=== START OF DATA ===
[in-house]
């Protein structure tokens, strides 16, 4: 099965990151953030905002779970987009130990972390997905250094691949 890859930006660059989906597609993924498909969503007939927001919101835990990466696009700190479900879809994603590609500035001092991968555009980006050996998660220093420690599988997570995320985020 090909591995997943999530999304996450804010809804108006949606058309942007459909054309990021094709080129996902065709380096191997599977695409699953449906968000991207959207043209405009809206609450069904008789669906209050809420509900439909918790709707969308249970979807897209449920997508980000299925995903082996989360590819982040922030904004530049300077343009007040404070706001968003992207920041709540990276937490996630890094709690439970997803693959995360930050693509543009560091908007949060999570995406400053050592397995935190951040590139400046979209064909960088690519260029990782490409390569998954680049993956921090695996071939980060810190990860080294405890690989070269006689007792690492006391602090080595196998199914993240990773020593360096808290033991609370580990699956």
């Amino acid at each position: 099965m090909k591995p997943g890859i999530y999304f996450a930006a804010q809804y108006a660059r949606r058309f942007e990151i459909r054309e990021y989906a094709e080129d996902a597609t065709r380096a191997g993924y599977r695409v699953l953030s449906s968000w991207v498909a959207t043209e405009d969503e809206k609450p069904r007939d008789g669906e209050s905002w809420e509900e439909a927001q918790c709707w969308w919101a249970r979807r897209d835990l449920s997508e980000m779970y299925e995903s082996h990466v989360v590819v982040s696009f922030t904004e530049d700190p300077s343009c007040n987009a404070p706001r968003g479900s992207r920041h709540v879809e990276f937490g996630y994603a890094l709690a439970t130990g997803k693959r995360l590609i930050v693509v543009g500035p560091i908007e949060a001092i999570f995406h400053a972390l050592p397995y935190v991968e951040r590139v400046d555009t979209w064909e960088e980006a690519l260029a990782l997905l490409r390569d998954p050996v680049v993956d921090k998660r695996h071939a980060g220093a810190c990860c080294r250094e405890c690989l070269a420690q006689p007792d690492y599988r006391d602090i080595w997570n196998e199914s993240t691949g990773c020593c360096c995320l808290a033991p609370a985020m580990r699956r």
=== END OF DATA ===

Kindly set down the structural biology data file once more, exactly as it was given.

[in-house]
């Protein structure tokens, strides 16, 4: 099965990151953030905002779970987009130990972390997905250094691949 890859930006660059989906597609993924498909969503007939927001919101835990990466696009700190479900879809994603590609500035001092991968555009980006050996998660220093420690599988997570995320985020 090909591995997943999530999304996450804010809804108006949606058309942007459909054309990021094709080129996902065709380096191997599977695409699953449906968000991207959207043209405009809206609450069904008789669906209050809420509900439909918790709707969308249970979807897209449920997508980000299925995903082996989360590819982040922030904004530049300077343009007040404070706001968003992207920041709540990276937490996630890094709690439970997803693959995360930050693509543009560091908007949060999570995406400053050592397995935190951040590139400046979209064909960088690519260029990782490409390569998954680049993956921090695996071939980060810190990860080294405890690989070269006689007792690492006391602090080595196998199914993240990773020593360096808290033991609370580990699956």
């Amino acid at each position: 099965m090909k591995p997943g890859i999530y999304f996450a930006a804010q809804y108006a660059r949606r058309f942007e990151i459909r054309e990021y989906a094709e080129d996902a597609t065709r380096a191997g993924y599977r695409v699953l953030s449906s968000w991207v498909a959207t043209e405009d969503e809206k609450p069904r007939d008789g669906e209050s905002w809420e509900e439909a927001q918790c709707w969308w919101a249970r979807r897209d835990l449920s997508e980000m779970y299925e995903s082996h990466v989360v590819v982040s696009f922030t904004e530049d700190p300077s343009c007040n987009a404070p706001r968003g479900s992207r920041h709540v879809e990276f937490g996630y994603a890094l709690a439970t130990g997803k693959r995360l590609i930050v693509v543009g500035p560091i908007e949060a001092i999570f995406h400053a972390l050592p397995y935190v991968e951040r590139v400046d555009t979209w064909e960088e980006a690519l260029a990782l997905l490409r390569d998954p050996v680049v993956d921090k998660r695996h071939a980060g220093a810190c990860c080294r250094e405890c690989l070269a420690q006689p007792d690492y599988r006391d602090i080595w997570n196998e199914s993240t691949g990773c020593c360096c995320l808290a033991p609370a985020m580990r699956r």